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Med student - Night before D-Day...what I wish I could tell myself

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Hi all! 

I haven't been on this website in forever now.  I am tired and procrastinating studying right now, and was thinking about where I was a year ago. I thought I would write a quick note to you all, sorry for any bad grammar... like I said I am tired, med school is super busy right now. 

Sooo, like many of you, I eagerly watched the forums and stayed up late to see my results got caught up in the whole button gate. I was lucky enough to get three interviews with Ontario Schools last cycle. I'll be honest I didn't handle the stress of applying to medical school well, I waited up late to see the OMSAS portal update and was devastated when I didn't get any offers. I ended up getting waitlisted to all three. I eventually got off the waitlist and am now in med. I will be honest waiting on the waitlist was probably one of the hardest things I ever did. Even now, thinking back to how I felt a year ago  I instantly feel sick to my stomach. I'm surprised I didn't get a stomach ulcer while I was waiting. There are so many things I wish I could have told myself last year, so instead, I thought I would tell you. 

1. Take a deep breath
Okay, this is easier said than done... but seriously, take a big breath! Tomorrow you find out if you get into medical school, yes it's a big big moment in your life but there are so many other things in your life. When I got waitlisted, I felt like I died inside. I had so many bad thoughts. 
"How could I screw up 3 interviews, and I that much of an idiot???" or "I wasted a year of my life and thousands of dollars for nothing"
It's hard not to go to a dark place when you get rejected/waitlisted but I hope you can focus on the positives. Think how far you have come, how you were earned an interview, you didn't waste a year. I am on the younger side and I felt this pressure to get into med right away. I felt awful thinking of applying again and "wasting" another year of my life but seeing all my classmates in med there is honestly no rush. Med students are all ages and when you get here does not matter much in the long run. Most importantly, just because the result wasn't one you wanted doesn't mean everything is over.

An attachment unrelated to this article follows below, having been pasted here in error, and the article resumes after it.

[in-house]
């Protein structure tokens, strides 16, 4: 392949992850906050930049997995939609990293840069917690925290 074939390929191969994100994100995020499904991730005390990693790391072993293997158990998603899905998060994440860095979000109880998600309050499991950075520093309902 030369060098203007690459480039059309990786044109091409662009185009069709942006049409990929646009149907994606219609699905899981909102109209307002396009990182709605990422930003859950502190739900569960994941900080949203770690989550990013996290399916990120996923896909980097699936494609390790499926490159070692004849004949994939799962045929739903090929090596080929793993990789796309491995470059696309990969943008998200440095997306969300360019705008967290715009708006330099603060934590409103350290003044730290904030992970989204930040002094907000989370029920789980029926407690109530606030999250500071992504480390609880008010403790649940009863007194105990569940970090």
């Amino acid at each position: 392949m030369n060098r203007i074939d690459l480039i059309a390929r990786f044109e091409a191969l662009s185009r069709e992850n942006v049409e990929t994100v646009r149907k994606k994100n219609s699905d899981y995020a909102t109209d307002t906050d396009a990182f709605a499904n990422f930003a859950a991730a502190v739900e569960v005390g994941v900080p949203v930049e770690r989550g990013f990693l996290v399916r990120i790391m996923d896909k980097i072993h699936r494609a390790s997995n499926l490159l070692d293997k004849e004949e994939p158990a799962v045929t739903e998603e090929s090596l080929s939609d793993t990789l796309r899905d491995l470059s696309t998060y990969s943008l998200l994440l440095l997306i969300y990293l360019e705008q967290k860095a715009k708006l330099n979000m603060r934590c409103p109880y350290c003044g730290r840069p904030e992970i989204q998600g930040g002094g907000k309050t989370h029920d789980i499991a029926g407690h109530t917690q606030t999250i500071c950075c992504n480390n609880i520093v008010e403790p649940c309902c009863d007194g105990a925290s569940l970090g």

2. Lean on your loved ones. 
For myself, after getting waitlisted, I wanted to stay in my room all day and cry. COVID added to this, but I didn't want to talk to any of my friends or my mom. I pretty much hid in my room for 2 weeks, feeling sorry for myself. If I weren't so distant, I would have noticed how much my mom was trying to support me and would have felt better soon. A really important note I want to say is that whatever the result is tomorrow, you never have an excuse to be rude or mean to people. Perhaps in my darkest hour, I definitely told my mom to go away and stop trying to make me feel better. I regret that, and although everything is fine now, I wish I could have changed how I handed the waitlist news. If you get bad news tomorrow, challenge yourself and think of it as a practice for when you are a stressed doctor or if you got bad news about your patient. Don't let the news turn you bitter and compromise your values and morals. 

3. Leave things up to "destiny" 
So I am not a big fate or destiny person; however, so times, you just have to let things be.  I was 100 percent the person last year trying to figure out about the mystery button. I was the person looking at the interview threads trying to see who had better GPA's or MCAT scores than me. I was one of the people who helped figure out the Ottawa waitlist placement based on the timestamps. I was the person counting how many people were in the med class Facebook groups. In the end did any of this help me get in??? No... my interview was done, it was out of my control. I would either get off the waitlist or not no matter if I spent time on those things.  But doing all that did not help my stress levels and honestly was a waste of time!  At some point, you have just to let, god, fate, destiny, the universe... whatever you want to call it to do its thing. Sometimes knowing you have no control can be freeing. Instead, focus on what you can control, such as trying to relax and enjoy the moment. This is definitely easier said than done, and I am sure some of you won't agree with me, and tbh I wonder if I will be able to do this when residency matching happens for me. But it is something I notice the doctors I have met do. They understand there is only so much you can do, and sometimes you just have to leave things up to the universe, and it a skill I want to practice since I know it will make me a better doctor. 

Anyways here are some things I wish I could tell thinking back to last year.   I wish you all the best of luck no matter what way things go. If you get waitlisted, don't freak out; there is still alot of hope. The waitlists can move alot. If you get a rejection, that is okay too. Take the time to accept that it sucks. When you are ready, start moving forward, reflect on what you have learned this past cycle and apply again if you think you are ready. 

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